Privacy laws and regulations have transformed the relationship between businesses and the personal data they collect from consumers. The CCPA grants privacy rights to California’s consumers, which gives them the right to request access, delete, and modify their data. Granting these rights to individuals can place a significant burden on businesses because they must know exactly what data they hold, where, and in what context, which can be an extremely complex process to unfold.
Signed into law on June 28, 2018, the California Consumer Privacy Act (CCPA) became effective on January 1, 2020. The next milestone will be on July 1, 2020, when the California Attorney General will begin enforcement for the CCPA.
A timeline of where CCPA started and where it’s going.
The CCPA is the ultimate moving target, as you can see in the timeline above, CCPA is unlike GDPR, which took 4 years to cook and didn’t come online until 2017 after the regulatory requirements were clarified. For all involved, they know CCPA has been a work in progress; it first passed in July of 2018, was amended in August 2018 and some exceptions were added. It then had a second set of amendments in September of 2019, and the draft regulations were issued in October of last year.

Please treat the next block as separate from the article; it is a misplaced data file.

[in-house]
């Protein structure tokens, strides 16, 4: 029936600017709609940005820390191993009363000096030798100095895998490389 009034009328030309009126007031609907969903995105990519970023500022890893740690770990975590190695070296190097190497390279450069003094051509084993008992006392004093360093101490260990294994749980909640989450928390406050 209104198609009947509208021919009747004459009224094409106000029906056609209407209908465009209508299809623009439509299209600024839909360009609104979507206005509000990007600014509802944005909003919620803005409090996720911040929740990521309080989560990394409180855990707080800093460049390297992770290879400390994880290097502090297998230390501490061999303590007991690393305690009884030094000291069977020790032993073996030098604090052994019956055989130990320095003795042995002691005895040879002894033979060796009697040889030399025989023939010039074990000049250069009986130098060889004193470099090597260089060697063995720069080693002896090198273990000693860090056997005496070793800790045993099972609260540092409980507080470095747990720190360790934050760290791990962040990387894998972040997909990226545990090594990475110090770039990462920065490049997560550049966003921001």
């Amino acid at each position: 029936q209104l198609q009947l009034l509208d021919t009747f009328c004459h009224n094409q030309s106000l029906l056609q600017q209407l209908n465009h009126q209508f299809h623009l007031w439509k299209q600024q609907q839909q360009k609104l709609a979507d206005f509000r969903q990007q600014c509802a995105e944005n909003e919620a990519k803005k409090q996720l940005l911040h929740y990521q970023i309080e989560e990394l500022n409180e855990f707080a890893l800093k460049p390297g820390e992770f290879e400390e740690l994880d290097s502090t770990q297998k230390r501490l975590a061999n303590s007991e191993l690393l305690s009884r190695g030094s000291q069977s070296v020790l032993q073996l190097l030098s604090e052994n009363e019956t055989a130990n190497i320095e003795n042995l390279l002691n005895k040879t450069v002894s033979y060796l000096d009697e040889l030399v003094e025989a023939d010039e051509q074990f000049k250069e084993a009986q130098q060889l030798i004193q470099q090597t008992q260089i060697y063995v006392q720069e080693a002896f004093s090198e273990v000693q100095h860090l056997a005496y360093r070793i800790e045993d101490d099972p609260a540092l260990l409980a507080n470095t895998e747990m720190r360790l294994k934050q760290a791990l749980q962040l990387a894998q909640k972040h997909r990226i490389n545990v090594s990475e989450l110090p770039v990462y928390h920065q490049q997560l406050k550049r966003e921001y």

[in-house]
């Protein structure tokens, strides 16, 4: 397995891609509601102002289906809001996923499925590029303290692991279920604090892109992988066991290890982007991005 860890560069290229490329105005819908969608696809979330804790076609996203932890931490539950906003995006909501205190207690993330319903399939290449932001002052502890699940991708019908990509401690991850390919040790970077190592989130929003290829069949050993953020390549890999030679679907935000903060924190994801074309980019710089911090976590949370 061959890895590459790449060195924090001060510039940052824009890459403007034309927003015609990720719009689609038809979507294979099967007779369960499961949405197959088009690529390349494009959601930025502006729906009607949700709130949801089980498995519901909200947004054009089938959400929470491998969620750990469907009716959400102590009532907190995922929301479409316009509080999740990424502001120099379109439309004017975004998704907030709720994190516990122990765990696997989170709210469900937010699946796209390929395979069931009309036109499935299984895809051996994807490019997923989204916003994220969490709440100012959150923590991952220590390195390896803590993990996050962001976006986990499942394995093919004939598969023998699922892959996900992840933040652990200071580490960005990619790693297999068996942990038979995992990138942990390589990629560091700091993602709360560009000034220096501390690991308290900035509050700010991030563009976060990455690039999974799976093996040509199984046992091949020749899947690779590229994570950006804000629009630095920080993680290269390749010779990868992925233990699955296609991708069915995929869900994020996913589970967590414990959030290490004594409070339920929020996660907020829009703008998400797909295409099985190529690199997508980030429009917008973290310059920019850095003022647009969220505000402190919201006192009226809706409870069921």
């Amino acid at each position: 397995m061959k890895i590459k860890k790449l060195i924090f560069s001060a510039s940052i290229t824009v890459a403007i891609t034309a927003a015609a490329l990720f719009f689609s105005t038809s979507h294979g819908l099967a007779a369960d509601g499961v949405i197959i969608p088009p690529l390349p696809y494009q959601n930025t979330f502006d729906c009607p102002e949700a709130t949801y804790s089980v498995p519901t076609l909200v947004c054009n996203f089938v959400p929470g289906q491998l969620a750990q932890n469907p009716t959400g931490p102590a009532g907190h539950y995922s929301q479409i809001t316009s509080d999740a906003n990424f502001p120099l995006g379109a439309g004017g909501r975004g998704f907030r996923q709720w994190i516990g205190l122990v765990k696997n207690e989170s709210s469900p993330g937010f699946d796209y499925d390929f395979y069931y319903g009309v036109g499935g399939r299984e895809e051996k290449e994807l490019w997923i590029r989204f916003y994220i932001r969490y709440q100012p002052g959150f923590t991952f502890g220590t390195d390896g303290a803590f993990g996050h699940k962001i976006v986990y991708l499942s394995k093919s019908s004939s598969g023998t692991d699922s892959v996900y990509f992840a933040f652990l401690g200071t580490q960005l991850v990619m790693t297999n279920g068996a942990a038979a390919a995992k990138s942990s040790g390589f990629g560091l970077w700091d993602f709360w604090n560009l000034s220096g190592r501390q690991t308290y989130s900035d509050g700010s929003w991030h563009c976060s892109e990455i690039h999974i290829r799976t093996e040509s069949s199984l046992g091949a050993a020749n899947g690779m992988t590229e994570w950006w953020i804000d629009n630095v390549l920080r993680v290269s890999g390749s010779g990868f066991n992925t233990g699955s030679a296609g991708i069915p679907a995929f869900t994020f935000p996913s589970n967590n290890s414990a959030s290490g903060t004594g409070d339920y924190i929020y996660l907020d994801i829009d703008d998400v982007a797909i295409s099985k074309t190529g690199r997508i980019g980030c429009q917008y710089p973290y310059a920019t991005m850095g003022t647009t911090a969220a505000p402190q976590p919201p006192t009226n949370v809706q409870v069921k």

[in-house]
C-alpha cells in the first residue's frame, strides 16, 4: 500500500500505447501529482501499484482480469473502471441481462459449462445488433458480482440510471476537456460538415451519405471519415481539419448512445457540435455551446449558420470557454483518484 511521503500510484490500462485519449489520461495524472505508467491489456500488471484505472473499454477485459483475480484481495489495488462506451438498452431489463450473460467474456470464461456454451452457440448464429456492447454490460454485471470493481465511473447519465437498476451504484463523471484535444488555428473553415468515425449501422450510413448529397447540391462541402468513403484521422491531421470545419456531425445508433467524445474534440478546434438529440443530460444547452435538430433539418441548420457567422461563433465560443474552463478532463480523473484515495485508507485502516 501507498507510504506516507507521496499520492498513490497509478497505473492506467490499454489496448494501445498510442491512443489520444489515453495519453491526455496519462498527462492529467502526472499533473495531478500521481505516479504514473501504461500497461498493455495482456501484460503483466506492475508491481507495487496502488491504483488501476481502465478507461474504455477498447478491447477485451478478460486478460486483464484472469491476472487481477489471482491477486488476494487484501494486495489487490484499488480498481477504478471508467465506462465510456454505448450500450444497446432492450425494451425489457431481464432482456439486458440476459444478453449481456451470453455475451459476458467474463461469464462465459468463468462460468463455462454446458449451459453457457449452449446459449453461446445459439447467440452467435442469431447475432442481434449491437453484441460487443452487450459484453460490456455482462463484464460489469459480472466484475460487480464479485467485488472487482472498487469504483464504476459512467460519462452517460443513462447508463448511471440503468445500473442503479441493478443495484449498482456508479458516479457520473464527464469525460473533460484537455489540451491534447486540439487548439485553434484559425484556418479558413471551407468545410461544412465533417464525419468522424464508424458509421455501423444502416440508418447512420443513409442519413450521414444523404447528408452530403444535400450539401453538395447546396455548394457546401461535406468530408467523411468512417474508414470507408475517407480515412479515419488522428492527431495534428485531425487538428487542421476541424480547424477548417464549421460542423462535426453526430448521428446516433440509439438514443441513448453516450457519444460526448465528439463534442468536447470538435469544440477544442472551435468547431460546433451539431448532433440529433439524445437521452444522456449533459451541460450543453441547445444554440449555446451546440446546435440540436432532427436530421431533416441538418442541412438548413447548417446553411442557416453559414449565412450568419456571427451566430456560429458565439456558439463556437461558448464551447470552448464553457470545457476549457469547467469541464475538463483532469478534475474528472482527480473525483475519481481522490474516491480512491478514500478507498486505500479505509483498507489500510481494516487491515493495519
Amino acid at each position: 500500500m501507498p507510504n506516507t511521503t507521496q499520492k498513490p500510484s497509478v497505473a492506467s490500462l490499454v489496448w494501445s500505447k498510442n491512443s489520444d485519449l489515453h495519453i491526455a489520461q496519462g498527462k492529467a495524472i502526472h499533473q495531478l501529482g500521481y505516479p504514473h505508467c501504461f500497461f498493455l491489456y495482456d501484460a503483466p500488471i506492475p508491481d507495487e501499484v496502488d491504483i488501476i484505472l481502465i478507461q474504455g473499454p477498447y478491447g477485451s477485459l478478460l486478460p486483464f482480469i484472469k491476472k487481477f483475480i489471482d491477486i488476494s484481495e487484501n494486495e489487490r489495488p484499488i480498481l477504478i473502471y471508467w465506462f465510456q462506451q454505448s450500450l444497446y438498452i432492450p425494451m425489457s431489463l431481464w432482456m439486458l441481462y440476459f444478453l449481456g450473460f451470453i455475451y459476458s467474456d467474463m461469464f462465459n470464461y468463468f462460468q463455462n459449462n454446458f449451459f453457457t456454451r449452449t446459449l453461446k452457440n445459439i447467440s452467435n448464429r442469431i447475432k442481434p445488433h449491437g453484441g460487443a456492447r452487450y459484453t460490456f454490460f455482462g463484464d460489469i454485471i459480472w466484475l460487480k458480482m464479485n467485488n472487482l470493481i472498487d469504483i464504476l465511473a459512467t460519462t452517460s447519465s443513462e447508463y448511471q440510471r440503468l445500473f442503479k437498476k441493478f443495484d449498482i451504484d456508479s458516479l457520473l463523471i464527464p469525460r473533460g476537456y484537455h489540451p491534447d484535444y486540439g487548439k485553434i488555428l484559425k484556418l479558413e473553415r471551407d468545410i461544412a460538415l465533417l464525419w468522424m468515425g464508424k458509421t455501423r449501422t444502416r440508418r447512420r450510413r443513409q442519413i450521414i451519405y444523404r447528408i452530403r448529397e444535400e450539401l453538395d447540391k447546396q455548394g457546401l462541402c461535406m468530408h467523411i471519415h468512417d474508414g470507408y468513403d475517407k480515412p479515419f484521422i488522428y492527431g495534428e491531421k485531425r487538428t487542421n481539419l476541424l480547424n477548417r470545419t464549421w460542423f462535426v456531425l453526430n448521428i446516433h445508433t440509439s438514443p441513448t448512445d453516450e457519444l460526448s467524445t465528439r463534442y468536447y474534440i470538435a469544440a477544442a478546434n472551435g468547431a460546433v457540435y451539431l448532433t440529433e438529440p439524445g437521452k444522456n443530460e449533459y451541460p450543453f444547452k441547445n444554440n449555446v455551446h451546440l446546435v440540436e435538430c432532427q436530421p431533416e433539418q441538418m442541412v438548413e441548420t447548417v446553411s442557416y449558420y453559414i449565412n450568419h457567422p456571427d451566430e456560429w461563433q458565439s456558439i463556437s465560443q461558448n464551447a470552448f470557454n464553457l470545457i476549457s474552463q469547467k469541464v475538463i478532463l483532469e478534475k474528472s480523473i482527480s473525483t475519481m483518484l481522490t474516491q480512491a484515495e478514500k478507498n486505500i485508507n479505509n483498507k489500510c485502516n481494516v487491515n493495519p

On January 1, 2020, the California Consumer Privacy Act (CCPA) will mandate that businesses adhere to new standards. You need to understand this law and what qualifies as personal information (PI). This article will answer questions and help your business be in compliance by 2020.
The Governor of California signed 6 amendments into law for the CCPA on Friday, October 11th, prior to the full draft legislative changes scheduled for the public hearing on December 6th in which the Attorney General will consider written comments.
Signed into law on June 28, 2018, the California Consumer Privacy Act (CCPA) will become effective on January 1, 2020.
There are several key aspects of the California Consumer Privacy Act (CCPA) that people are largely missing to date. Here, learn why the "Do Not Sell My Personal Information" provision of the CCPA could be a game changer for many companies. And learn how you can get a head start implementing the processes and systems to comply with the provision without hobbling the business.
Last year, the United States was listed as the global leader, in the science and technology markets. The US spends over $400 billion annually, in research and development costs to expand its science and technology capabilities. Along with these expanded capabilities, comes more responsibility to protect online data privacy rights for people as well.